Britain short of flu vaccine as death toll mounts

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Britain's government said Thursday it had flu vaccine shortages in certain regions as it told some hospitals to postpone operations to free up beds for a wave of influenza patients.

The order came as the Health Protection Agency said the total death toll from flu this season had gone up by 11 in the past week to 50.

The Department of Health insists there is "no national shortage" of vaccines, but admitted that some areas were experiencing "local supply issues".

Britain has no central stockpile and vaccines are ordered every year by doctors' surgeries.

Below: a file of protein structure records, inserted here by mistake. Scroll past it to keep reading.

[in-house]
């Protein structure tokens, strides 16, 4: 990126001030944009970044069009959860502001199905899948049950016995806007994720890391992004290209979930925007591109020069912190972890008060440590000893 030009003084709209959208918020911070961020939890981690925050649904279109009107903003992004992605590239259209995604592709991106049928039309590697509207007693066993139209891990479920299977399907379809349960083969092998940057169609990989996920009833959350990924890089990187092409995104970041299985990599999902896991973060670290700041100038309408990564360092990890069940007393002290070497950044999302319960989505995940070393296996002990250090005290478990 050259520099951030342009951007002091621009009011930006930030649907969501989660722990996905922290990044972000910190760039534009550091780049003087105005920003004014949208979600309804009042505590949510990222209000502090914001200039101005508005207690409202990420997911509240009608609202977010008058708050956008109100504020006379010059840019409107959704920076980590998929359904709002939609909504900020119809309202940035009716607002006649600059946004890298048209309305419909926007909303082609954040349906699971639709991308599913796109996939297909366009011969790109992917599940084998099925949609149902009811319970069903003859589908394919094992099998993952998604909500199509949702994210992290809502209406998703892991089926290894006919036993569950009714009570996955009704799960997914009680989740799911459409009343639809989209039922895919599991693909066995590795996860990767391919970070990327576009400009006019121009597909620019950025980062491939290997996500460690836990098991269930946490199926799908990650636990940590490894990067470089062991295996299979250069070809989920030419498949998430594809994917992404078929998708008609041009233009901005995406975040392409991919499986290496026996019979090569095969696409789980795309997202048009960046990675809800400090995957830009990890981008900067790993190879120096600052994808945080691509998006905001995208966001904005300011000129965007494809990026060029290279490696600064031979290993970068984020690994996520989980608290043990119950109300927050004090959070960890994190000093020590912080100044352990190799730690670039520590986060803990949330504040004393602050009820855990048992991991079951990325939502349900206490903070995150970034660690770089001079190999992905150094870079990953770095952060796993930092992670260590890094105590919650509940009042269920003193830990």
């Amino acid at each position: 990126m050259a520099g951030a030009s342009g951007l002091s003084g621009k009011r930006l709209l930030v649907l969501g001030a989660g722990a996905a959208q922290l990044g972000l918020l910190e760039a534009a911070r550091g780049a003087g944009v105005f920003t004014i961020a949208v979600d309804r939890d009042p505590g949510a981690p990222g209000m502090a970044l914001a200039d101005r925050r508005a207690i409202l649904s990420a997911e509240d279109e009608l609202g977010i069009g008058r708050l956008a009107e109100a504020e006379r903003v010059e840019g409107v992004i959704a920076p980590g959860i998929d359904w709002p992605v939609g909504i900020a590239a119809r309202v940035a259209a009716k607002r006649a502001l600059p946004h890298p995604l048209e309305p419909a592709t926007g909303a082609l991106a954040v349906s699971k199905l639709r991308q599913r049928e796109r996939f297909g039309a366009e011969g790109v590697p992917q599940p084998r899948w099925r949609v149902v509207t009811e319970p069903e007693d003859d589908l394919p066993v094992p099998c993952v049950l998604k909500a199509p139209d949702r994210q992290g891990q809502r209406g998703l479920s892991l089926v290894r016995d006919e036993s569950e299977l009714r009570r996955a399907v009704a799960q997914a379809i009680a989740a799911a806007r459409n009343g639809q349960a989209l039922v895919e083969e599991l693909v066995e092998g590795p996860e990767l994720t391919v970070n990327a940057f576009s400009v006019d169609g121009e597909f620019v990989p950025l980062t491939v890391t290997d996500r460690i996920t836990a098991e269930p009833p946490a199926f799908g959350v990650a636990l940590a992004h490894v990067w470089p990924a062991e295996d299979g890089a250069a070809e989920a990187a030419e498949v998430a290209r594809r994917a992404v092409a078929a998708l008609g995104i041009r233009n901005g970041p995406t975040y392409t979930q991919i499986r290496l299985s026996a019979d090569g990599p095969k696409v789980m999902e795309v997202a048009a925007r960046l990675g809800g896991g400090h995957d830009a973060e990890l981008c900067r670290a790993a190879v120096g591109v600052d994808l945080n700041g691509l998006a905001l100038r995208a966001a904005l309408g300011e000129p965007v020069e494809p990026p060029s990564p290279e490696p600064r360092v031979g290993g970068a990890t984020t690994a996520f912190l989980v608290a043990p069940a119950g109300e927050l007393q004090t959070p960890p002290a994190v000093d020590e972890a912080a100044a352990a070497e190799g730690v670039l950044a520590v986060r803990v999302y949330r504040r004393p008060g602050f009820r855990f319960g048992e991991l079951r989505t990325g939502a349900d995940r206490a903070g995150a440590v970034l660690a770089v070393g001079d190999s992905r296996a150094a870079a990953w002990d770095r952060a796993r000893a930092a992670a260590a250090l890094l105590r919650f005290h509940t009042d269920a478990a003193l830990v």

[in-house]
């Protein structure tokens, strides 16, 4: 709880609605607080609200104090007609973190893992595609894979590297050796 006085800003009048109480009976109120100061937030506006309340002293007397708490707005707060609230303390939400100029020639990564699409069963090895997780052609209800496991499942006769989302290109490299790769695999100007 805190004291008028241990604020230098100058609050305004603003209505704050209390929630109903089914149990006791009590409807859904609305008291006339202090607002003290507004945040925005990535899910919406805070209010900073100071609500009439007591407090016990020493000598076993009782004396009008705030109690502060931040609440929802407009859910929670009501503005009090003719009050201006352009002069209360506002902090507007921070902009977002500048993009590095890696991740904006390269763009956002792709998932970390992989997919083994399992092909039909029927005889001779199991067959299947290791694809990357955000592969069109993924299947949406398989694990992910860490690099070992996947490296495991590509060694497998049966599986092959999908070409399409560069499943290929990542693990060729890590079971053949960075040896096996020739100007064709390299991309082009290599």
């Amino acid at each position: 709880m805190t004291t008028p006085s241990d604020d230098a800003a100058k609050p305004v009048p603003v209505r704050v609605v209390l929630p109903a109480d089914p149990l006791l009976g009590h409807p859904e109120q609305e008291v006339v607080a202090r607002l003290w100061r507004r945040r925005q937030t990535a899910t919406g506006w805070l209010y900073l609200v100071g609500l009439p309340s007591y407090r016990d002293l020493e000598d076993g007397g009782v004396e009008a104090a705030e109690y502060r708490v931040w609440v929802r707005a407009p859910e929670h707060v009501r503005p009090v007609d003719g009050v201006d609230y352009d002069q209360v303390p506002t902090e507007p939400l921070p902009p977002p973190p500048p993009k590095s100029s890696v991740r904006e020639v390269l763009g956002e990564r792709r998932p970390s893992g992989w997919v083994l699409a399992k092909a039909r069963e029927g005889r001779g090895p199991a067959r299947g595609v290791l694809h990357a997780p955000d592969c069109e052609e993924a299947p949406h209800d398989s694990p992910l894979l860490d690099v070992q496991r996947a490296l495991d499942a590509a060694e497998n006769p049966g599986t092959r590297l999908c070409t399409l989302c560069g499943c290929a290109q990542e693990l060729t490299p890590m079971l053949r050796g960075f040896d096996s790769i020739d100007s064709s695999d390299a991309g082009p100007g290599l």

According to the UK Vaccine Industry Group, 14.7 million doses of flu vaccine have been delivered across Britain, which has a population of around 62 million.

Hospitals with specialist respiratory centres providing intensive care have been asked to cancel planned operations.

"The National Health Service continues to monitor the situation carefully and we are taking further steps to increase the number of beds available," said a spokeswoman for the National Specialised Commissioning Team.

Of the 50 deaths, 45 were from swine flu, with the remaining five from the type B strain.

Five of the cases were aged under five, with eight cases aged five to 14.

© 2011 AFP

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